Tomorrow is the last official day on the job for the first woman president in North Idaho College history. Dr. Priscilla Bell led the college for five and a half years, but judging her tenure will take much longer to accurately gauge.
Here are just a few observations:
• No matter what you think of her policies or administrative characteristics, Dr. Bell has shown courage in doing something nobody else here had ever done. Much as we’d like to say North Idaho is progressive enough to judge any leader on her or his abilities, rather than gender, we know Dr. Bell faced additional challenges because she’s a woman. That she’s a woman who doesn’t have much back-down in her likely compounded some of the challenges, but elevated her in terms of respect from many of us. And courage has been on even more prominent display as Dr. Bell has publicly and fiercely battled breast cancer and other afflictions. Health problems rendered her less effective in the final days of her presidency, but they didn’t diminish her accomplishments.
• In this space on Jan. 10, 2010, we publicly rebuked Dr. Bell not just for firing a college administrator we respect deeply, but for the manner in which she fired him. To this day she believes what she did was the right thing for the college. What we know for certain is that the fired employee has thrived on his own, so perhaps the ugly dismissal was a blessing in disguise. And to her credit, Dr. Bell didn’t burn bridges with this newspaper. She worked harder than ever to maintain the best relationships she could.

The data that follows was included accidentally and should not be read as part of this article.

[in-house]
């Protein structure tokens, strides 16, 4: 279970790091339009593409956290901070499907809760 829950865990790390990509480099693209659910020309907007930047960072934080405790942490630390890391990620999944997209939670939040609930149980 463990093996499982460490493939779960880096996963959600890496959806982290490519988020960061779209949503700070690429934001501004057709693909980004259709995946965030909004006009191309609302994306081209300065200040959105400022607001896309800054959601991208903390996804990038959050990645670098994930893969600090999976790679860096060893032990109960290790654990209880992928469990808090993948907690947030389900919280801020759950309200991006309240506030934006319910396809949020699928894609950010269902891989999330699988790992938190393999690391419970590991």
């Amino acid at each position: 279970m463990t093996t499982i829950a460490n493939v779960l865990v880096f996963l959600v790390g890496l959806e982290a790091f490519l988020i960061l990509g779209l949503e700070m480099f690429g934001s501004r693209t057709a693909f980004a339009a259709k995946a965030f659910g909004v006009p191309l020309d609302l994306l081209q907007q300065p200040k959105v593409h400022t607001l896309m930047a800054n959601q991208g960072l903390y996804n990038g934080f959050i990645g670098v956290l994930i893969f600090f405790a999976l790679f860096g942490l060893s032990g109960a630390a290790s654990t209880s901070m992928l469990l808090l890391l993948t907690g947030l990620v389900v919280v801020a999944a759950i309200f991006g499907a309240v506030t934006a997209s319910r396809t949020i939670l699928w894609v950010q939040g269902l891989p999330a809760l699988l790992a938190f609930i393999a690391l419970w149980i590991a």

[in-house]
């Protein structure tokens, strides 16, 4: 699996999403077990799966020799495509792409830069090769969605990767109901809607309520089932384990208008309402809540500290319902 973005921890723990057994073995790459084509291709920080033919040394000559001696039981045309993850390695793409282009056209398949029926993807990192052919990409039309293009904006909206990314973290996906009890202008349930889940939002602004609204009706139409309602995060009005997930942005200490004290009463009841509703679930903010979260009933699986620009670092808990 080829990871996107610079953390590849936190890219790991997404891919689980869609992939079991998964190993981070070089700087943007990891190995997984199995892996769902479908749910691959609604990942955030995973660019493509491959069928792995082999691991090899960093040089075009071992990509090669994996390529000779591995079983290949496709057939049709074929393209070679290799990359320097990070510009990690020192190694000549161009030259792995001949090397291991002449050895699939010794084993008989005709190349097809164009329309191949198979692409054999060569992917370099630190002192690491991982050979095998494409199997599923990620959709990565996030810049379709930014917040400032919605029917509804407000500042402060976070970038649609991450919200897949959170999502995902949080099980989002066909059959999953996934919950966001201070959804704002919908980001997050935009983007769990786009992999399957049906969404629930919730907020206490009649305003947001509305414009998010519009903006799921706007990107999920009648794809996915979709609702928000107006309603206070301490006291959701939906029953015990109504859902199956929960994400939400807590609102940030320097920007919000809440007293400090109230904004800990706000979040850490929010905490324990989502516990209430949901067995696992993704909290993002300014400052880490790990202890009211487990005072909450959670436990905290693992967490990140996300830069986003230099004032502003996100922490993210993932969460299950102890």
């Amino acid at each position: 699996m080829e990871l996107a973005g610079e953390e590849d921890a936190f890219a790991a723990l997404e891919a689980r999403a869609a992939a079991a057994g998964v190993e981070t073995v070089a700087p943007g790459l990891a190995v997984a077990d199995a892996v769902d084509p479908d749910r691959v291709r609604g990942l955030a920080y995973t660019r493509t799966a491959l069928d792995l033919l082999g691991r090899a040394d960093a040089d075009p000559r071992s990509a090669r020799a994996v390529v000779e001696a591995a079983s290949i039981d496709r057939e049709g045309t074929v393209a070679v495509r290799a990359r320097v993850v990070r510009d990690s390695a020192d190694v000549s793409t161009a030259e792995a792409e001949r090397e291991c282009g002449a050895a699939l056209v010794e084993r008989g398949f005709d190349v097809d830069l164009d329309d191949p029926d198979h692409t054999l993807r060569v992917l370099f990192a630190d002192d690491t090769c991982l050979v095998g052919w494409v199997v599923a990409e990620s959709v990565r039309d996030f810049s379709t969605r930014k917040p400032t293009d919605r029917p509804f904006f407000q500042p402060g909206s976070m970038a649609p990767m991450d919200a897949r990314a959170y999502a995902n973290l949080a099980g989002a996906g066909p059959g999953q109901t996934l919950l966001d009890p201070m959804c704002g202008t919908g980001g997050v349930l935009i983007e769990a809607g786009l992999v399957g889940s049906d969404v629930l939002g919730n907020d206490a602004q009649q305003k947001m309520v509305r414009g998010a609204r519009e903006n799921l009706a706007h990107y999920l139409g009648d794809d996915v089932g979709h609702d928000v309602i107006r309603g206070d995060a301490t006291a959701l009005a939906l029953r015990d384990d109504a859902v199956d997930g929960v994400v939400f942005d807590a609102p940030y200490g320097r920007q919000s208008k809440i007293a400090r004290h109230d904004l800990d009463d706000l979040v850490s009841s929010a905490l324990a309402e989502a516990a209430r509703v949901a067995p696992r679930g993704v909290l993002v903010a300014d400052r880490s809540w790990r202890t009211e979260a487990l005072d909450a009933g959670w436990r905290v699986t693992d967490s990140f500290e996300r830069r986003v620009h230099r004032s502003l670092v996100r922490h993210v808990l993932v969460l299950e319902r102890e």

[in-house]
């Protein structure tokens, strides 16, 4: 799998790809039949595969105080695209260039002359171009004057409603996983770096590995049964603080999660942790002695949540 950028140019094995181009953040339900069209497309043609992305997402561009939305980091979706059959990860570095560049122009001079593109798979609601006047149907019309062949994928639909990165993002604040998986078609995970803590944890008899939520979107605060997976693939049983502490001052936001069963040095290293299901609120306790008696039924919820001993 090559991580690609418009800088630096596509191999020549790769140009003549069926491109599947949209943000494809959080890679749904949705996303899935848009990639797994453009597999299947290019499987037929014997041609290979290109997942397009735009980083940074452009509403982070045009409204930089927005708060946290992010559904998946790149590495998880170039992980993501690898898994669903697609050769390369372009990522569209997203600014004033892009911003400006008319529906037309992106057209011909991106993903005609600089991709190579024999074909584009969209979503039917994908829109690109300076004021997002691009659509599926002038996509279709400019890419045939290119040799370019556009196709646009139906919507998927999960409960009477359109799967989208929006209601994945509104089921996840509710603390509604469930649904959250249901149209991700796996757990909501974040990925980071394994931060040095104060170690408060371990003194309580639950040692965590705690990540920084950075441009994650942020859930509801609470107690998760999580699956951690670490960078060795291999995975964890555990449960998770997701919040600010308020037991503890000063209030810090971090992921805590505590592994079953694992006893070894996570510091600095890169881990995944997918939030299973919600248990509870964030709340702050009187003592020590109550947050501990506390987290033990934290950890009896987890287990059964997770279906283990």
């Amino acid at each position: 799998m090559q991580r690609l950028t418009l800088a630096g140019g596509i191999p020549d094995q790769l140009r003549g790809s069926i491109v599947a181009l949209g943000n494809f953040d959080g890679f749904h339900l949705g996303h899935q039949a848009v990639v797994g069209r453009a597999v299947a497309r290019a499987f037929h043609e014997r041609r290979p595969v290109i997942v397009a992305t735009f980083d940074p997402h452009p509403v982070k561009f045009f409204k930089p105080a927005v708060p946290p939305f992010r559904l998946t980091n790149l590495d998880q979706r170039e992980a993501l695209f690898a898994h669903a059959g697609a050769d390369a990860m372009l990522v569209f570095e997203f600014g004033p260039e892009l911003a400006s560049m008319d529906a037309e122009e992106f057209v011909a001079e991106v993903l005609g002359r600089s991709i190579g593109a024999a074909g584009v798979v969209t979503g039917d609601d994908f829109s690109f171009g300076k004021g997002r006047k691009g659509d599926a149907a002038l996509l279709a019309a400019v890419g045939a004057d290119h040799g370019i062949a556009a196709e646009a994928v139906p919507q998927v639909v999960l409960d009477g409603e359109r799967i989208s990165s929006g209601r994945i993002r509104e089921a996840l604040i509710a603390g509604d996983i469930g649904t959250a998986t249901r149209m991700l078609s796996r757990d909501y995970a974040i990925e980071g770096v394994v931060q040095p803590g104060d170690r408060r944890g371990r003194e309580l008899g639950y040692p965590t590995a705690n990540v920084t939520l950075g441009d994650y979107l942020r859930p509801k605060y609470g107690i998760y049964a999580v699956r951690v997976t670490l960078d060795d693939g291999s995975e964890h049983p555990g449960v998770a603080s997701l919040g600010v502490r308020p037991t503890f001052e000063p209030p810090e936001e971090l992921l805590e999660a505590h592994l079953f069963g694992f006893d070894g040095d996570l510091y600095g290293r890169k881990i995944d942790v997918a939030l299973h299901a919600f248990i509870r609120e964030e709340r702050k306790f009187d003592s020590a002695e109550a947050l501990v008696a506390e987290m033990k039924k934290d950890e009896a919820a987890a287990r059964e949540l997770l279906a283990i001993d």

• Enrollment during Dr. Bell’s tenure increased significantly. How much credit should she receive for that? Possibly little or none. In a down economy — the kind that prevailed during much of her presidency — community colleges often grow as unemployed and underemployed people seek certificates or degrees. But here’s where she clearly deserves credit: Not only did NIC accommodate huge growth during the recession, but it did so without any evidence of erosion or dilution of its quality offerings. It also met rampant demand without increasing its budget anywhere close to the proportion of that demand. That’s a hallmark of strong leadership.
• Dr. Bell’s tenure coincided too closely with improvements along the education corridor to call it pure happenstance. Despite disagreements throughout the community about how it was financed or whether the timing was right to begin work, there’s no question that NIC’s place in the heart of that corridor is better than ever. Will the ends justify the means? It’s too early to tell, but we like what we see so far.
• The ultimate question for a president or CEO is, does she or he leave the organization in better shape than he/she found it? In our view, Dr. Bell has. NIC is more forward-thinking and in tune with what the surrounding community needs than it has been in many years.
• Beyond her role at NIC, Dr. Bell has made significant contributions to the community through her work on the boards of Jobs Plus, Inc. — the region’s economic development agency — and Court Appointed Special Advocates, which does tremendous work with children who find themselves in the court system through no fault of their own. Dr. Bell and her husband, Jim Reitan, plan to stay here and continue to contribute to the benefit of the community, and we applaud them both for that.